How Do I Get My Voice Strong on Stage Without Tightening Up?
All of us can belt our voices and make a big sound. But how do you do it without tightening up and sounding bad? Let me show you!
First everybody is different and what works for you may not work for the next student. Also you might get this in just a few minutes or days. Or it might take months or years.
I’ve told this story before, but Pavarotti told an interviewer that it took him 10 years to get the F4 (F above middle C) to a condition of “elegant” that he wanted. 10 years.
So this might help you by this evening or within the next 10 years.
Get My Voice Strong
Step 1. Release your voice. That means that you disengage the extrinsic neck muscles from the vocal cords. In other words, you don’t use the extrinsic muscles to increase volume and power in your voice.
Use this exercise to disengage the external neck muscles. [Demo] After you get down to the bottom with the “goo” go back up to the top again.
Step 2. Get more depth in the vocal cords by using the word “go” instead of “goo”. Use it with an Octave Repeat scale beginning at the top of the vocal bridge. Ab4 for men or C#5 for women and go down and back up 4 half-steps. Now I’ll demonstrate it in the women’s register. [Demo] Then return back to the top when you finish.
Step 3. Repeat exactly the same exercise with “mum” and sustain it with balanced and consistent air flow. [Demo]
Step 4. Rules. In each instance, you must not begin to reach. That sounds like this. [Demo] If you start reaching, the vowel changes by spreading open. Often the volume gets too loud. You physically push your chin and larynx upward as you reach for the notes. You drive too much air flow. You need less air not more. Do it medium to medium soft.
Step 5. Increase the loudness when you’re able to without violating any of the rules in Step 4 as you do the exercises. This is evidence you have a balance between the air flow and the vocal cords, the vowels are not spreading or splatting, and the larynx is staying down at your speech level. [Demo]
When I do it right, the vocal cords are resisting just enough air to get louder without getting too tight or squeezed. If I loose balance and my cords resist too much air, it feels like I’m closing or grabbing my vocal cords too hard, everything gets too tight and muscled up. I lose release and too often I start reaching (extrinsic neck muscles push the larynx higher) in an effort to make it more powerful. [Demo]
That makes it worse as everything tightens. Then I squeeze the vocal cords tighter and my pitch gets bad and my song suffers.
Step 6. Expect it, don’t direct it. If you over-manage the process, everything tightens up. Go back to release with the “goo”, “go” and “mum’s”. Then sustain it with balanced and consistent airflow always looking for the sense and feeling of release and relax. Try to crescendo while balancing the air and vocal cords. As you do this with release, gently press into the feeling of release. Press into the feeling of letting go. For me it’s 1.) let go first and 2.) then press in immediately after letting go. [Demo]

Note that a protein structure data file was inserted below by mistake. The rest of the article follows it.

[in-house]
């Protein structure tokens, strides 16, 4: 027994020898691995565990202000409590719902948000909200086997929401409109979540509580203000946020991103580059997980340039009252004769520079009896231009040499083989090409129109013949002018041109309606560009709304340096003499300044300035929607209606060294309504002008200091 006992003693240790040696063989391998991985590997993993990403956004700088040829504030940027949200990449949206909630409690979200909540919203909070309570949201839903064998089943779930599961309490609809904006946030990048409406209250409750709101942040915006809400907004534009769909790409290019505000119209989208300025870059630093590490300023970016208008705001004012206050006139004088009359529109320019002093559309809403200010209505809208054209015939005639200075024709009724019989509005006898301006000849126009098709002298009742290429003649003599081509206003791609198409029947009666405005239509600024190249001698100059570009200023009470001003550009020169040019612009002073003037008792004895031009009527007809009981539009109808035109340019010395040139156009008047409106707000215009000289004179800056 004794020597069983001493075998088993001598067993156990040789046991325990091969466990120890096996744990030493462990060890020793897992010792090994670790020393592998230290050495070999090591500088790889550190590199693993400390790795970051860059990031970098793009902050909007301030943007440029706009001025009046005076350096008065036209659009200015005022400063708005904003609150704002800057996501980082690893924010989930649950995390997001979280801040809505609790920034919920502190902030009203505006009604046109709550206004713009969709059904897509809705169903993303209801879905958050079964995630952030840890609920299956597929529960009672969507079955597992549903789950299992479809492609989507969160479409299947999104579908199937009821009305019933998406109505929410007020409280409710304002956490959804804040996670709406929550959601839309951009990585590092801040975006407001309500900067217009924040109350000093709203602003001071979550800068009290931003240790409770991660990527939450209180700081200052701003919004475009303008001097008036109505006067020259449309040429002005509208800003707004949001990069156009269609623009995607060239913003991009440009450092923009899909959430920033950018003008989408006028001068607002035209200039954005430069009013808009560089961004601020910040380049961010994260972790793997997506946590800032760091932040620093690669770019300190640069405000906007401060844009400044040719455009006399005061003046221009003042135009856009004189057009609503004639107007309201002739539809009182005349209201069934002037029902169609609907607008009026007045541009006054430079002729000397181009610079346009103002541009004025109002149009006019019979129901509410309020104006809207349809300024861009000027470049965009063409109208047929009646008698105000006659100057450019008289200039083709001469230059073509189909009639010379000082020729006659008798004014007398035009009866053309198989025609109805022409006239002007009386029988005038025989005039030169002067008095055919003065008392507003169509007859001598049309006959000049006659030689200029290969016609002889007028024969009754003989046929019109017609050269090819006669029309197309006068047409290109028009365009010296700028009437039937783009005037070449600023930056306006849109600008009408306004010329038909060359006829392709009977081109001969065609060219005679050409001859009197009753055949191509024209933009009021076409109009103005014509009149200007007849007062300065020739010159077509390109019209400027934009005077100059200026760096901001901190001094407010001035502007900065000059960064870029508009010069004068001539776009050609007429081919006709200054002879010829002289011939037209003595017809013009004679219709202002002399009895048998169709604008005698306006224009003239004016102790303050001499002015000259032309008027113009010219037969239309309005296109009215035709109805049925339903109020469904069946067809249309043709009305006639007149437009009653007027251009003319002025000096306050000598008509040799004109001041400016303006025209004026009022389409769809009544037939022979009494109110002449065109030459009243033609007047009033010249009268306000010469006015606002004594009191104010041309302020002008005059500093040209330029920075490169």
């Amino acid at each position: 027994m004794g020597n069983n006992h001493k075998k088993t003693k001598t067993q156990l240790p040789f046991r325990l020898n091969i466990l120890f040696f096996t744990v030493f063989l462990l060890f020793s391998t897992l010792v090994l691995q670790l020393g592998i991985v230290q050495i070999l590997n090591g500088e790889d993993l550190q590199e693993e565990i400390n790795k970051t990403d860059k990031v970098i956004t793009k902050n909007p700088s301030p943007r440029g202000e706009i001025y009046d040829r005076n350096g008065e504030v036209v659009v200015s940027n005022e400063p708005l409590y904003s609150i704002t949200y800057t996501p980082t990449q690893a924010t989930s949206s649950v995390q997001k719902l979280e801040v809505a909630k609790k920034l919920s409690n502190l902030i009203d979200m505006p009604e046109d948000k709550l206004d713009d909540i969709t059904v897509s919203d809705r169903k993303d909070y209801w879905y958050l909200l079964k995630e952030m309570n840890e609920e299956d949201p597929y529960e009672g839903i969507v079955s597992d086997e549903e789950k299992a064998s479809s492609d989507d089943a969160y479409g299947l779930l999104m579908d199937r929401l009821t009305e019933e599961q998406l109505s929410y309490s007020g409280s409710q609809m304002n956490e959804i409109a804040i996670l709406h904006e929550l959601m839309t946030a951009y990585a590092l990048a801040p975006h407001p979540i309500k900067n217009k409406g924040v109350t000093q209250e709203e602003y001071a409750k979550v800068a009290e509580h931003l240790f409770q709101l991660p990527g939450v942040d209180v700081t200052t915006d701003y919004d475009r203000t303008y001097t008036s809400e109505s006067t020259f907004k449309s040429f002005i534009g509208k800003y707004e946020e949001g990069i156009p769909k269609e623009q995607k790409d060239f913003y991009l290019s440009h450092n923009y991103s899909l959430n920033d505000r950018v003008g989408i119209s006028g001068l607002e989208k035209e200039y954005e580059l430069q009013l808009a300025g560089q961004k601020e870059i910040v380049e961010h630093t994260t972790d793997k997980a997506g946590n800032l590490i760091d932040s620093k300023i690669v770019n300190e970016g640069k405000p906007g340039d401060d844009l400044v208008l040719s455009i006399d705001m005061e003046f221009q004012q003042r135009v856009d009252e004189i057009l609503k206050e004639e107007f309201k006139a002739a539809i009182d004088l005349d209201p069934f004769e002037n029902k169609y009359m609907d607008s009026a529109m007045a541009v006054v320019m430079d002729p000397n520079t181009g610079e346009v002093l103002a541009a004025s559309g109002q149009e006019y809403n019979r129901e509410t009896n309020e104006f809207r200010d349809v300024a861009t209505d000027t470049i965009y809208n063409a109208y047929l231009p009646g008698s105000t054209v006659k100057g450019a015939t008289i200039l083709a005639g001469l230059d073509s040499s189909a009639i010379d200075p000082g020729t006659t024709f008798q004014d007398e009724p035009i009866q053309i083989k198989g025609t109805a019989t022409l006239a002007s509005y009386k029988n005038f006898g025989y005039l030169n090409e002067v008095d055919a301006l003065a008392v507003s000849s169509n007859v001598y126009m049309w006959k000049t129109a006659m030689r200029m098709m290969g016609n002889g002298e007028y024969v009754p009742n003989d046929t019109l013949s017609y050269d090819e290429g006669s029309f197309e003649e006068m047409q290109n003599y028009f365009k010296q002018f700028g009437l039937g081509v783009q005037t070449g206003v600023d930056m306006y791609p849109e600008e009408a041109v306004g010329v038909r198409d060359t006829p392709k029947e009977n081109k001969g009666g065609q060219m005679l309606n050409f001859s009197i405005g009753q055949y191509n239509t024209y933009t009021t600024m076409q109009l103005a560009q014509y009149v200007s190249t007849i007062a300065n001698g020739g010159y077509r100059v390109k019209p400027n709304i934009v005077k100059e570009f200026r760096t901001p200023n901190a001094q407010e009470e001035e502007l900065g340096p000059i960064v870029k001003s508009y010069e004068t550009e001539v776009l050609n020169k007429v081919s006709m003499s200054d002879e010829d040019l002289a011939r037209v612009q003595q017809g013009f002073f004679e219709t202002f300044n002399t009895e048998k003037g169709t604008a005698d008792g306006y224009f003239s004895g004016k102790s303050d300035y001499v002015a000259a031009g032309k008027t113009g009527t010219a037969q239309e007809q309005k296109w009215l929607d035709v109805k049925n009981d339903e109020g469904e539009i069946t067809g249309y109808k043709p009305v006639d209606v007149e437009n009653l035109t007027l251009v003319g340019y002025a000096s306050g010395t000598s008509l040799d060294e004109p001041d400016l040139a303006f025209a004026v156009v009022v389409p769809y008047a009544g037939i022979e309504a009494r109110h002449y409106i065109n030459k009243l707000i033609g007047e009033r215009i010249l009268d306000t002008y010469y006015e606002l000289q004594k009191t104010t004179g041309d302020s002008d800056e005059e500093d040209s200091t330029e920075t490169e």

If feels like you are pressing into the resonance, not the vocal cords. Pressing into resonance feels like I’m getting an extra boost of sound…with some added overtones and often a bright ring-ping in my voice. That’s the feeling you want to experience everywhere from chest to head and back. [Demo]
To me, pressing into the resonance is like pressing onto an elastic surface. There seems to be some give to it. It’s not like pressing onto a hard cement or wooden surface with no give or elasticity.
This is real and reproducible. It’s also possible to lose it if you are trying to direct it or manage or force it. [Demo]
Like a lot of things in art, the harder you try, the more elusive it becomes. Take a break. Listen to a recording of yourself. Relax. Focus on doing everything easier and less loud. It may happen accidentally. Be ready for it.
This isn’t the only way to power. There are other and different ways. This one worked for me. Maybe it will work for you.
Know Your Vocal Type
Knowing your vocal type and doing the exercises for your vocal type will eventually lead to a balanced voice and this kind of power.
Do you know your vocal type? I’m not talking about whether you’re soprano, alto, tenor or bass. Your vocal type is what you tend to do when you sing through the first bridge of your voice.
Go to PowerToSing.com and take the vocal test, the PowerTest. Take the quiz and discover your vocal type. Visit the Knowledge Center and learn about your vocal type. Download the free exercises for your vocal type and start improving your voice immediately.
I’m Chuck Gilmore with Power To Sing. You can sing higher with beauty, confidence and power.
I’ll see you inside the next video.